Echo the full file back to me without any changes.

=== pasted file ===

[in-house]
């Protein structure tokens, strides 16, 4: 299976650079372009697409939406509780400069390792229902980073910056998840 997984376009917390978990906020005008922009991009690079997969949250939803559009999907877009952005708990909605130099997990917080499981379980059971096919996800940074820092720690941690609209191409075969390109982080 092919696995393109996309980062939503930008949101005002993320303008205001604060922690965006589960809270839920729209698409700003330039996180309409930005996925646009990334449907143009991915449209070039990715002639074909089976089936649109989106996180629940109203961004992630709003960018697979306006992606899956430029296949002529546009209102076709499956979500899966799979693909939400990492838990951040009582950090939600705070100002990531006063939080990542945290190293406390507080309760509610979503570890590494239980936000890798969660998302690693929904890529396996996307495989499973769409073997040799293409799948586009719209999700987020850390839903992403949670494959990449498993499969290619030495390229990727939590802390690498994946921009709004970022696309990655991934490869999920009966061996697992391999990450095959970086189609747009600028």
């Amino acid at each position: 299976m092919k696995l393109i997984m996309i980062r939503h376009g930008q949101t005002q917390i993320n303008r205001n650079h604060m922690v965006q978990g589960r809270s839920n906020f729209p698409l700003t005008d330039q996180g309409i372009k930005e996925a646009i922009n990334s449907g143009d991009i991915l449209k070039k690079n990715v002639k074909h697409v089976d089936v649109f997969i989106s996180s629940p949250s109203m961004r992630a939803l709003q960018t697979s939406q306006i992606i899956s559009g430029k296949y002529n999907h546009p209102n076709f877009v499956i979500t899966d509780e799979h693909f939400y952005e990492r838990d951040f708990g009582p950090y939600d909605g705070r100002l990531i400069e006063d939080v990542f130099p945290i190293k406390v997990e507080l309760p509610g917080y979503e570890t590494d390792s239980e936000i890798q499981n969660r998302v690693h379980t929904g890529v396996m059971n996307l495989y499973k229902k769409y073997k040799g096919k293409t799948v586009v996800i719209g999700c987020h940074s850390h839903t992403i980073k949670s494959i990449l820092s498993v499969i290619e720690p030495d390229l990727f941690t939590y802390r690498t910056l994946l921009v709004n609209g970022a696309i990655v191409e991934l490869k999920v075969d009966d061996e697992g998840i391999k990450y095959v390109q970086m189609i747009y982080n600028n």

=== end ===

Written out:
[in-house]
């Protein structure tokens, strides 16, 4: 299976650079372009697409939406509780400069390792229902980073910056998840 997984376009917390978990906020005008922009991009690079997969949250939803559009999907877009952005708990909605130099997990917080499981379980059971096919996800940074820092720690941690609209191409075969390109982080 092919696995393109996309980062939503930008949101005002993320303008205001604060922690965006589960809270839920729209698409700003330039996180309409930005996925646009990334449907143009991915449209070039990715002639074909089976089936649109989106996180629940109203961004992630709003960018697979306006992606899956430029296949002529546009209102076709499956979500899966799979693909939400990492838990951040009582950090939600705070100002990531006063939080990542945290190293406390507080309760509610979503570890590494239980936000890798969660998302690693929904890529396996996307495989499973769409073997040799293409799948586009719209999700987020850390839903992403949670494959990449498993499969290619030495390229990727939590802390690498994946921009709004970022696309990655991934490869999920009966061996697992391999990450095959970086189609747009600028």
């Amino acid at each position: 299976m092919k696995l393109i997984m996309i980062r939503h376009g930008q949101t005002q917390i993320n303008r205001n650079h604060m922690v965006q978990g589960r809270s839920n906020f729209p698409l700003t005008d330039q996180g309409i372009k930005e996925a646009i922009n990334s449907g143009d991009i991915l449209k070039k690079n990715v002639k074909h697409v089976d089936v649109f997969i989106s996180s629940p949250s109203m961004r992630a939803l709003q960018t697979s939406q306006i992606i899956s559009g430029k296949y002529n999907h546009p209102n076709f877009v499956i979500t899966d509780e799979h693909f939400y952005e990492r838990d951040f708990g009582p950090y939600d909605g705070r100002l990531i400069e006063d939080v990542f130099p945290i190293k406390v997990e507080l309760p509610g917080y979503e570890t590494d390792s239980e936000i890798q499981n969660r998302v690693h379980t929904g890529v396996m059971n996307l495989y499973k229902k769409y073997k040799g096919k293409t799948v586009v996800i719209g999700c987020h940074s850390h839903t992403i980073k949670s494959i990449l820092s498993v499969i290619e720690p030495d390229l990727f941690t939590y802390r690498t910056l994946l921009v709004n609209g970022a696309i990655v191409e991934l490869k999920v075969d009966d061996e697992g998840i391999k990450y095959v390109q970086m189609i747009y982080n600028n």